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FLmama FLmama (New Member) New Member

New grad at 44. I'm overwhelmed and ready to quit.

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Hello, everyone. As the title of my post states, I'm a new grad at 44. This is my second career.  I'm in my 10th week of orientation at a small community hospital on a very busy med/surg floor. We specialize in dialysis patients and the acuity level is high; lots of transfers to ICU. In the beginning of my orientation, I was with a preceptor who didn't really want to precept. I spoke up and was switched immediately. My preceptor since that time has been wonderful and very supportive. She says I'm ready to be on my own. However, as I'm nearing the end of my 12 week orientation, I'm panicking. I don't feel ready to be on my own with 5-6 patients. I'm struggling to manage it all. Between assessments, passing meds on time, charting, and constant interruptions, I'm operating at a high level of stress and I'm going out of my head. I cry all of the time (at work, at home, in my car, you name it.). The stress of the job follows me home at night and I can't seem to "leave it at work." I have heart palpitations, anxiety attacks, my family life is suffering. The high acuity of these patients scares me. Every single day I fantasize about quitting and doing something less stressful. However, from what I've read and what people tell me, I HAVE to do a year of med/surg in order to go anywhere else. Is this really true? Is that naive to ask? I don't know what to do or where to go, but bedside nursing is killin' me. Can anyone give some words of wisdom or maybe share their story? I'm a mess.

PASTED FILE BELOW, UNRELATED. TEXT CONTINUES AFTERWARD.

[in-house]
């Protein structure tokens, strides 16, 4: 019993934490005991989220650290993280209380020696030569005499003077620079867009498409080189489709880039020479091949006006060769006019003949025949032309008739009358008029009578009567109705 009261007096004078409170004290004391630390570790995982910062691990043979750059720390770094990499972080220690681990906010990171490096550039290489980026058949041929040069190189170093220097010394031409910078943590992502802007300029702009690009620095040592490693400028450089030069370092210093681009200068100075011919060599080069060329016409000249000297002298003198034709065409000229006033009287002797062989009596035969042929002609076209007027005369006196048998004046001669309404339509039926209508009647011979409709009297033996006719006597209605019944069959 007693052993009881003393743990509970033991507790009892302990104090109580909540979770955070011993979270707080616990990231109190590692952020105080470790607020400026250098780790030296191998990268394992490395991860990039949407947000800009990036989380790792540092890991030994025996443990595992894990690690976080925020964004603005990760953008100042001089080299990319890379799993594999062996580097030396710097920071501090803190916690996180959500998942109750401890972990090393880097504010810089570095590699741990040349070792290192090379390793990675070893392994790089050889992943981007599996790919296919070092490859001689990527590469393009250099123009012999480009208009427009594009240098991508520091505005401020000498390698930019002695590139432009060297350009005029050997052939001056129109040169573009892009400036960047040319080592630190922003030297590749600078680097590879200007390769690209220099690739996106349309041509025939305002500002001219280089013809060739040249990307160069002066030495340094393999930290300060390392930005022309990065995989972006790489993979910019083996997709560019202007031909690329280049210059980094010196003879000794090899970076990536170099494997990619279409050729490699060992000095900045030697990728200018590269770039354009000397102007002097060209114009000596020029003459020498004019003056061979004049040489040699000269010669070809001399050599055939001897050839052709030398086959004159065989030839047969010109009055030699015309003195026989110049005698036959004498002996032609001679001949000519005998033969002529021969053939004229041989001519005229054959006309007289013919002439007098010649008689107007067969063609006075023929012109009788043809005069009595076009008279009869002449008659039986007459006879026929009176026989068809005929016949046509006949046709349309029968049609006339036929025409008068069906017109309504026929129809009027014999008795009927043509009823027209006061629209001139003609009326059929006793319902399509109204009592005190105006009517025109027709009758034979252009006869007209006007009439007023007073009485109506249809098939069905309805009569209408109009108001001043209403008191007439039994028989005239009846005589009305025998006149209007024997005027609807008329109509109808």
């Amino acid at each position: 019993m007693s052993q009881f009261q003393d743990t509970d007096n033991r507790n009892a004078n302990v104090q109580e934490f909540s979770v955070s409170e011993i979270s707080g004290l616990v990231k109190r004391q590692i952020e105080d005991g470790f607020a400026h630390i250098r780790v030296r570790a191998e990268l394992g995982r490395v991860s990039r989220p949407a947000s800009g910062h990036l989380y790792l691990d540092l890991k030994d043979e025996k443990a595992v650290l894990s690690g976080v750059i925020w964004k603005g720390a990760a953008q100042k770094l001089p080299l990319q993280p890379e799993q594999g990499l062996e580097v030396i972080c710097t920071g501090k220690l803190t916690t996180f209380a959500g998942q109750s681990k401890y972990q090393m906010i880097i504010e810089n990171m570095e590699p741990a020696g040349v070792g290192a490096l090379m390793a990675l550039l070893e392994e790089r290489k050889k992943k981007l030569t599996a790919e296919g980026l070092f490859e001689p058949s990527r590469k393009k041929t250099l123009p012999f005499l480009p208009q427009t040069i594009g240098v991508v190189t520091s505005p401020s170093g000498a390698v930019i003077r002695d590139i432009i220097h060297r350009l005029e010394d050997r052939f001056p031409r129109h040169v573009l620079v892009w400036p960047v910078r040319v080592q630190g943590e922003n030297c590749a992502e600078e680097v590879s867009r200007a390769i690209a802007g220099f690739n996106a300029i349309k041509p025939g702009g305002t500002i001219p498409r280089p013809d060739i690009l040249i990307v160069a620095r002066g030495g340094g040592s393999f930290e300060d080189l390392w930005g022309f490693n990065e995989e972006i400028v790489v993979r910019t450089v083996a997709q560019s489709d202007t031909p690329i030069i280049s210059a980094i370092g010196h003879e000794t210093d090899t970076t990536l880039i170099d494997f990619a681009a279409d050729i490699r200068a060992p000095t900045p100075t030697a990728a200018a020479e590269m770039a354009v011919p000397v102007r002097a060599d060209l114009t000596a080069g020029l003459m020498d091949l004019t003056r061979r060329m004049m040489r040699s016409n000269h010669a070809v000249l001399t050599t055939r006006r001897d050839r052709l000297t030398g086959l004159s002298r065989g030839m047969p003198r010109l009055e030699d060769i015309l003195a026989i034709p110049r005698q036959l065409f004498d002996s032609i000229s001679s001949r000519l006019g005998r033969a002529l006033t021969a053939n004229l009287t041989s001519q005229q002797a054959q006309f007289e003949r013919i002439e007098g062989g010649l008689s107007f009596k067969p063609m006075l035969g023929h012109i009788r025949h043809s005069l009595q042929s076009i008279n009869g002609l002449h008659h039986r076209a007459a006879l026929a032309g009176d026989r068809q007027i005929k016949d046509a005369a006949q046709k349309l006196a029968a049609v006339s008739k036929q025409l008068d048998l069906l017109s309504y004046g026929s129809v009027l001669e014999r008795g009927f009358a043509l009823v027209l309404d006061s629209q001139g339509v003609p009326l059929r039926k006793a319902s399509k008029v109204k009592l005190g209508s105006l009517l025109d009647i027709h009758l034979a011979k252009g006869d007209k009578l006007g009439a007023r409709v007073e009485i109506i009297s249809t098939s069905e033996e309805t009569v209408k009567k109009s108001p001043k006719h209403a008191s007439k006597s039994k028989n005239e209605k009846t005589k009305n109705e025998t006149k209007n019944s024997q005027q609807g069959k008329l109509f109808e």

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Should you quit this job it is highly likely that your next job would be at a long term care facility, if they are hurting for employees.  I can assure you that the stress level will be as high, if not higher (they might hire you only for night shift and you might be the "ranking" nurse in the building, making you responsible for a lot more than you are now).  This is a good time to think constructively about ways to cope.  Develop stress relief strategies.  Learn how to ask for help.  When you get home, yeah, go ahead and cry, but limit the time you are miserable.  Progressively decrease that 'miserable' time.  Take care of your health.  Enjoy your family.  Pick one item at a time from a list that you make, of ways to make your shift go easier.  Work on that item until you have gained some confidence.  Then go on to the next item.  If you are proactive about improving on your prioritization and job performance in general, you will find that this makes you feel that you are your own agent of change and not just a "victim" with no say in the matter. 

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The one year in med-surg is a great way to develop and master your nursing skills. Does everyone do their one year before doing something else? No, they don't. Some get other positions right away. The thing is, no matter where they go, they are still new and that first year is still tough. You are finding your way now (instead of the nursing instructors or preceptors way). It gets better. 

That being said, do you already have ideas of what you think you want to do aside from bedside nursing? Is it all bedside nursing that you think is too much or just specifically your current unit? All areas of nursing have their pros and cons. I would highly recommend trying to stick this out and give it a chance. If you can't do that, then try to shadow areas you think you are interested in. If you do that, be sure to ask the nurses about their worst days and how often those days occur. Ask about their staffing, patient acuity, and how often they get lunch or get out on time. You might be surprised by how many other areas don't have it better than your current area.